When we think of making Mexican food at home, you may often turn to the classic tacos, burritos or quesadillas. But Mexican flavors punch up a bowl of soup like no other.
Whether you prefer chicken, beef or simply vegetables as the base, there is a Mexican soup worth making. With the spice cabinet of Mexico, dried chiles and fresh herbs like cilantro, the flavor possibilities are endless.
Chicken Tortilla Soup is probably the most popular Mexican soup that comes to mind. It’s bright and zesty with a silky, smooth texture, and most importantly, it’s comforting and delicious. It also doesn’t take too long to make. Chef Sara Salzinski shows you how to make this soup in this post.
Sopa Azteca is another popular tortilla soup. As blogger Biz Velatini shows in this post, it’s not too spicy, makes enough for a crowd, and you can add as many toppings as you can think of: fried tortilla strips, cilantro, Chihuahua cheese, sliced jalapeno – the sky’s the limit!
And then there are chilis that pay homage to Mexican flavors. Chef Quincy Bissic's Short Rib and Black Bean Chili includes five types of dried Mexican chiles. This one is a bit more time consuming and there are a few more steps than normal, but at the end you will have one of the most exciting flavorful, spicy, meaty, complex, warming chilis ever.
One of my most memorable chilis that includes Mexican flavors is the Pork Chile Verde with Poblanos and Hominy stew that made me a chili champion a few years ago. What makes this chili so great is the verde sauce and hominy. Hominy comes from yellow or white maize, also known as field corn. In Hispanic countries, hominy is ground to make masa, which is then used to make corn tortillas, arepas, pupusas and other dishes found in Latin and Central American cuisine. Learn more about hominy from Food Network's resource.
A lot of traditional Mexican soups can take hours to build the flavors. For example, a traditional Menudo includes beef tripe, chili, garlic, corn, and onion takes about 8 to 10 hours to cook. Here's where my favorite appliance, the Instant Pot, is a time saver.
The multi-cooker cuts down time cooking tough cuts of meat or dried beans, and there's no pre-soaking required. With just five minutes of prep and less than an hour cooking time, you can have cooked dried beans in a flavorful soup. Plus, I find that pressure cooking the beans results in tender beans with much better texture than canned beans.
There aren't photos of each step of this recipe because after you sauté the onions and peppers, you literally just dump everything into the Instant Pot, press a button and let it work its magic. It doesn't get any easier than that!
Instant Pot Black Bean Soup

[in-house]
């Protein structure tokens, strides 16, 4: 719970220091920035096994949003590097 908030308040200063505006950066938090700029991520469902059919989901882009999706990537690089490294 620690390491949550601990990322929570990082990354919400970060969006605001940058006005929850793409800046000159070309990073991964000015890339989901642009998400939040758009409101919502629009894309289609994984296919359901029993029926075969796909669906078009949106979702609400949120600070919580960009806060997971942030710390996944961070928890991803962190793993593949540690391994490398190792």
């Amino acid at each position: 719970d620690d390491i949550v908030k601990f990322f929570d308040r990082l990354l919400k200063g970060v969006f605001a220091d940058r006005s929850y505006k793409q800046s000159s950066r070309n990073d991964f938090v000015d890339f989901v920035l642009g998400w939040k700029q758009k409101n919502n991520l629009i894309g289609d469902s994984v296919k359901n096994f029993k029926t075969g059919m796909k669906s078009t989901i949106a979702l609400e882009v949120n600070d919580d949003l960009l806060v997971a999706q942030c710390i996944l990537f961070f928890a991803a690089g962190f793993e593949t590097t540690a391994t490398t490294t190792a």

Scroll down for a printable version of this recipe
Prep time: 5 minutes
Cook time: 45 minutes
2 Tablespoons olive oil
2 small yellow onions, diced
2 small jalapenos or 1 large one, seeded and minced (use less if you want it to be less spicy)
6 cloves garlic, minced
2 teaspoons ground cumin
2 teaspoons smoked paprika
2 teaspoons chili powder
1 teaspoon dried oregano
2 bay leaves
8 cups chicken or vegetable stock
14 oz (1 bag or about 2 1/2 cups) dry black beans
Salt and pepper
- Guacamole or sliced avocado
- Pico de Gallo
- Lime wedges
- Cilantro, chopped
- Tortilla chips
1. Turn the Instant Pot's sauté setting to high, and add the olive oil. Once hot, add the onions and peppers and let them cook for about 5 minutes or until they soften, stirring occasionally. Add the garlic and stir to combine. Turn sauté function off.
2. Add the remaining ingredients to the Instant Pot and stir. Cover with the lid, making sure the vent is sealed. Cook on high pressure for 45 minutes. Once the timer goes off, allow a natural release for 10 minutes, then do a quick release. Stir the soup and test the beans for doneness, remove bay leaf and season to taste with salt and pepper.
3. You can puree half of the soup in the blender if you prefer a thicker texture. I didn't want to dirty my blender, so I just used a wooden spoon and pressed some of the beans against the walls of the pot until it reached my desired consistency. You could also use an immersion blender or potato masher for this. If serving immediately, allow the soup to cool for 15 minutes as it will thicken as it sits.
4. Top with desired garnishes.
If you want to expand your Mexican soup horizon, check out this list from Taste Atlas which rates Pozole as the number one soup in Mexico. It's usually served to crowds on special occasions and celebrations such as Christmas, weddings or birthdays and includes the hominy mentioned earlier. Other ingredients in the dish include a variety of herbs, spices, and meat such as pork, chicken, or seafood, depending on the region. Pozole can be served in a red, white, or green broth, symbolizing the colors of Mexico's flag.
We'll show you how to make the red version during our virtual workshop this Sunday, March 6 at 11am CST. You'll make:
- Pozole Rojo (Red Chili, Pork and Hominy Soup with Shaved Cabbage)
- Homemade Corn Tortillas
You'll learn how to make corn tortillas in that virtual class, but we also have an upcoming in-person class featuring corn and flour tortillas and turning them into tacos. Join us for Hands-On Vegetarian Feast: Tortillas and Tacos from Scratch on Saturday, March 12 at 11am at the Mart. You'll make:
- Chayote and Arugula Salad with Avocados, Pepitas and Lime Vinaigrette
- Roasted Carrot, Black Bean and Tofu Chorizo Tacos with Homemade Corn Tortillas
- Sautéed Parsnip, Mushroom and Goat Cheese Tacos with Homemade Flour Tortillas
Making a Mexican soup is this week's challenge for our private Facebook group. Join the group, whip up a soup full of Mexican flavors and share it with the group. We get so inspired by your creations each week!